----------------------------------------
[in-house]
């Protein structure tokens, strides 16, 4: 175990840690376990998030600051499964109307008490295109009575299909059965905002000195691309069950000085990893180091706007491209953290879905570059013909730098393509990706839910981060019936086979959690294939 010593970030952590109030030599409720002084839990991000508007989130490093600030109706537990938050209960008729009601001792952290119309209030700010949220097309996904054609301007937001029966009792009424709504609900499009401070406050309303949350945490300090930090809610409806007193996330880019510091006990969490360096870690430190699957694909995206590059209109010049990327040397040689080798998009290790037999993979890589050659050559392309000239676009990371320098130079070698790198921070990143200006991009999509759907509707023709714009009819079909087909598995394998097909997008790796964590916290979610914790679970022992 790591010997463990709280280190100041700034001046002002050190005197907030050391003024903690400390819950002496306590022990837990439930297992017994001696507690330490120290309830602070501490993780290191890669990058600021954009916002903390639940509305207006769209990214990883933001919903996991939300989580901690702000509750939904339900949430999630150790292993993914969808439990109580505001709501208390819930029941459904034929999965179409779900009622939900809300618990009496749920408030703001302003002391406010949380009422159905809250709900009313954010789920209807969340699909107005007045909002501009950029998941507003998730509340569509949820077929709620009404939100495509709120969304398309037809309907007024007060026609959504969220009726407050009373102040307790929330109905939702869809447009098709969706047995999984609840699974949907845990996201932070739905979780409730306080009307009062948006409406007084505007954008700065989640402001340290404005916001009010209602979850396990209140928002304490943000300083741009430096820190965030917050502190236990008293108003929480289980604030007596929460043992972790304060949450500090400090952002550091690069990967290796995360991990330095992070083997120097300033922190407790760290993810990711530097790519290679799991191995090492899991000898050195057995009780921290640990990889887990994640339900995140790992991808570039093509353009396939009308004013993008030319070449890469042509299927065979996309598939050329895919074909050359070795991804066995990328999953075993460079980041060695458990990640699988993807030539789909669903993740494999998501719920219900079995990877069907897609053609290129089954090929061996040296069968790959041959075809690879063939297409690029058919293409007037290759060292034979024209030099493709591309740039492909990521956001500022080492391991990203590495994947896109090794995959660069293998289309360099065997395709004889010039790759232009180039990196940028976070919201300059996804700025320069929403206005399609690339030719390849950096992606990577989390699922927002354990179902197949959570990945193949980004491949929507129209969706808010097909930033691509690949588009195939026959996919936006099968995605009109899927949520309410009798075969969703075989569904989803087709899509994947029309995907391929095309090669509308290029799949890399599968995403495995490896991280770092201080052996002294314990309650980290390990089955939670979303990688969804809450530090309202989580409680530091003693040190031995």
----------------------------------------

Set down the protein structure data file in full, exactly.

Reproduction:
[in-house]
């Protein structure tokens, strides 16, 4: 175990840690376990998030600051499964109307008490295109009575299909059965905002000195691309069950000085990893180091706007491209953290879905570059013909730098393509990706839910981060019936086979959690294939 010593970030952590109030030599409720002084839990991000508007989130490093600030109706537990938050209960008729009601001792952290119309209030700010949220097309996904054609301007937001029966009792009424709504609900499009401070406050309303949350945490300090930090809610409806007193996330880019510091006990969490360096870690430190699957694909995206590059209109010049990327040397040689080798998009290790037999993979890589050659050559392309000239676009990371320098130079070698790198921070990143200006991009999509759907509707023709714009009819079909087909598995394998097909997008790796964590916290979610914790679970022992 790591010997463990709280280190100041700034001046002002050190005197907030050391003024903690400390819950002496306590022990837990439930297992017994001696507690330490120290309830602070501490993780290191890669990058600021954009916002903390639940509305207006769209990214990883933001919903996991939300989580901690702000509750939904339900949430999630150790292993993914969808439990109580505001709501208390819930029941459904034929999965179409779900009622939900809300618990009496749920408030703001302003002391406010949380009422159905809250709900009313954010789920209807969340699909107005007045909002501009950029998941507003998730509340569509949820077929709620009404939100495509709120969304398309037809309907007024007060026609959504969220009726407050009373102040307790929330109905939702869809447009098709969706047995999984609840699974949907845990996201932070739905979780409730306080009307009062948006409406007084505007954008700065989640402001340290404005916001009010209602979850396990209140928002304490943000300083741009430096820190965030917050502190236990008293108003929480289980604030007596929460043992972790304060949450500090400090952002550091690069990967290796995360991990330095992070083997120097300033922190407790760290993810990711530097790519290679799991191995090492899991000898050195057995009780921290640990990889887990994640339900995140790992991808570039093509353009396939009308004013993008030319070449890469042509299927065979996309598939050329895919074909050359070795991804066995990328999953075993460079980041060695458990990640699988993807030539789909669903993740494999998501719920219900079995990877069907897609053609290129089954090929061996040296069968790959041959075809690879063939297409690029058919293409007037290759060292034979024209030099493709591309740039492909990521956001500022080492391991990203590495994947896109090794995959660069293998289309360099065997395709004889010039790759232009180039990196940028976070919201300059996804700025320069929403206005399609690339030719390849950096992606990577989390699922927002354990179902197949959570990945193949980004491949929507129209969706808010097909930033691509690949588009195939026959996919936006099968995605009109899927949520309410009798075969969703075989569904989803087709899509994947029309995907391929095309090669509308290029799949890399599968995403495995490896991280770092201080052996002294314990309650980290390990089955939670979303990688969804809450530090309202989580409680530091003693040190031995």